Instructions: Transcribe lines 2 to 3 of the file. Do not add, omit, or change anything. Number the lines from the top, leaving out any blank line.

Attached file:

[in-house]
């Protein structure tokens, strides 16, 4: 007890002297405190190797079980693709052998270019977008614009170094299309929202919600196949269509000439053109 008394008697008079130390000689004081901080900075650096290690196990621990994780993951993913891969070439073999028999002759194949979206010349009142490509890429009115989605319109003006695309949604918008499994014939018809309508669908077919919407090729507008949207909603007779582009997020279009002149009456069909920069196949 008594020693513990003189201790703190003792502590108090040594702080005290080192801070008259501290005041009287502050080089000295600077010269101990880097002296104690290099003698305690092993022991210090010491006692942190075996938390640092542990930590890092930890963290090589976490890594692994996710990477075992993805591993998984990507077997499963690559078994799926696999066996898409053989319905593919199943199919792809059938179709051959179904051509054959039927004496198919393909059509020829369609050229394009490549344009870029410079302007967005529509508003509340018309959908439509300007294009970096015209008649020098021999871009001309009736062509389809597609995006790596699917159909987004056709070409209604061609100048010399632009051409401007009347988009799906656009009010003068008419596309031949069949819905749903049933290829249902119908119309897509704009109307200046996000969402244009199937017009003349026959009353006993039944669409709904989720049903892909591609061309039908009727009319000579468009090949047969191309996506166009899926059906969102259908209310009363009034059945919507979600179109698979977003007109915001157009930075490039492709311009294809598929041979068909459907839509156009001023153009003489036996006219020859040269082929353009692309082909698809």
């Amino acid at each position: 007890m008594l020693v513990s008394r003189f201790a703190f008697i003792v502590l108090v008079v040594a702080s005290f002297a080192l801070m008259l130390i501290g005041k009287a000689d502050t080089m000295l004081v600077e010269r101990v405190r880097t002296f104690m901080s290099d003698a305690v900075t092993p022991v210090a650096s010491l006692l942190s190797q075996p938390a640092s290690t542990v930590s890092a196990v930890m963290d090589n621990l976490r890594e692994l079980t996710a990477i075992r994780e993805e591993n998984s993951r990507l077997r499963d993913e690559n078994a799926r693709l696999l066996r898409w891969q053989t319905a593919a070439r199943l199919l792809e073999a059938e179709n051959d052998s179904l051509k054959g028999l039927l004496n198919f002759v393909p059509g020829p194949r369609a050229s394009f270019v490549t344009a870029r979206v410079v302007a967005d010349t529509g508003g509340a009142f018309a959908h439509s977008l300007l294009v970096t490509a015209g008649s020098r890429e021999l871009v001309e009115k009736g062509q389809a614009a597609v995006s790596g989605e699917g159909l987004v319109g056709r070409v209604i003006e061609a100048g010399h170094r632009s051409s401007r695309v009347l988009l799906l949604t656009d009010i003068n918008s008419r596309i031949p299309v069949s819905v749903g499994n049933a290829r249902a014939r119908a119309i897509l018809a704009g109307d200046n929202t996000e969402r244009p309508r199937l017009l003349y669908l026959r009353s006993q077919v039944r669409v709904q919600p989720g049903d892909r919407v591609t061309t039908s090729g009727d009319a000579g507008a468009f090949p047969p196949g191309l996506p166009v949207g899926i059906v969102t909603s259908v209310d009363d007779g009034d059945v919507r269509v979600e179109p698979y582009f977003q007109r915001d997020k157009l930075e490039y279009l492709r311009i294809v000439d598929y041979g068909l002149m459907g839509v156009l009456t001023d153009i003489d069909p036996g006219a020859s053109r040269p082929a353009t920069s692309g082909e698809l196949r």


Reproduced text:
């Protein structure tokens, strides 16, 4: 007890002297405190190797079980693709052998270019977008614009170094299309929202919600196949269509000439053109 008394008697008079130390000689004081901080900075650096290690196990621990994780993951993913891969070439073999028999002759194949979206010349009142490509890429009115989605319109003006695309949604918008499994014939018809309508669908077919919407090729507008949207909603007779582009997020279009002149009456069909920069196949 008594020693513990003189201790703190003792502590108090040594702080005290080192801070008259501290005041009287502050080089000295600077010269101990880097002296104690290099003698305690092993022991210090010491006692942190075996938390640092542990930590890092930890963290090589976490890594692994996710990477075992993805591993998984990507077997499963690559078994799926696999066996898409053989319905593919199943199919792809059938179709051959179904051509054959039927004496198919393909059509020829369609050229394009490549344009870029410079302007967005529509508003509340018309959908439509300007294009970096015209008649020098021999871009001309009736062509389809597609995006790596699917159909987004056709070409209604061609100048010399632009051409401007009347988009799906656009009010003068008419596309031949069949819905749903049933290829249902119908119309897509704009109307200046996000969402244009199937017009003349026959009353006993039944669409709904989720049903892909591609061309039908009727009319000579468009090949047969191309996506166009899926059906969102259908209310009363009034059945919507979600179109698979977003007109915001157009930075490039492709311009294809598929041979068909459907839509156009001023153009003489036996006219020859040269082929353009692309082909698809």
């Amino acid at each position: 007890m008594l020693v513990s008394r003189f201790a703190f008697i003792v502590l108090v008079v040594a702080s005290f002297a080192l801070m008259l130390i501290g005041k009287a000689d502050t080089m000295l004081v600077e010269r101990v405190r880097t002296f104690m901080s290099d003698a305690v900075t092993p022991v210090a650096s010491l006692l942190s190797q075996p938390a640092s290690t542990v930590s890092a196990v930890m963290d090589n621990l976490r890594e692994l079980t996710a990477i075992r994780e993805e591993n998984s993951r990507l077997r499963d993913e690559n078994a799926r693709l696999l066996r898409w891969q053989t319905a593919a070439r199943l199919l792809e073999a059938e179709n051959d052998s179904l051509k054959g028999l039927l004496n198919f002759v393909p059509g020829p194949r369609a050229s394009f270019v490549t344009a870029r979206v410079v302007a967005d010349t529509g508003g509340a009142f018309a959908h439509s977008l300007l294009v970096t490509a015209g008649s020098r890429e021999l871009v001309e009115k009736g062509q389809a614009a597609v995006s790596g989605e699917g159909l987004v319109g056709r070409v209604i003006e061609a100048g010399h170094r632009s051409s401007r695309v009347l988009l799906l949604t656009d009010i003068n918008s008419r596309i031949p299309v069949s819905v749903g499994n049933a290829r249902a014939r119908a119309i897509l018809a704009g109307d200046n929202t996000e969402r244009p309508r199937l017009l003349y669908l026959r009353s006993q077919v039944r669409v709904q919600p989720g049903d892909r919407v591609t061309t039908s090729g009727d009319a000579g507008a468009f090949p047969p196949g191309l996506p166009v949207g899926i059906v969102t909603s259908v209310d009363d007779g009034d059945v919507r269509v979600e179109p698979y582009f977003q007109r915001d997020k157009l930075e490039y279009l492709r311009i294809v000439d598929y041979g068909l002149m459907g839509v156009l009456t001023d153009i003489d069909p036996g006219a020859s053109r040269p082929a353009t920069s692309g082909e698809l196949r």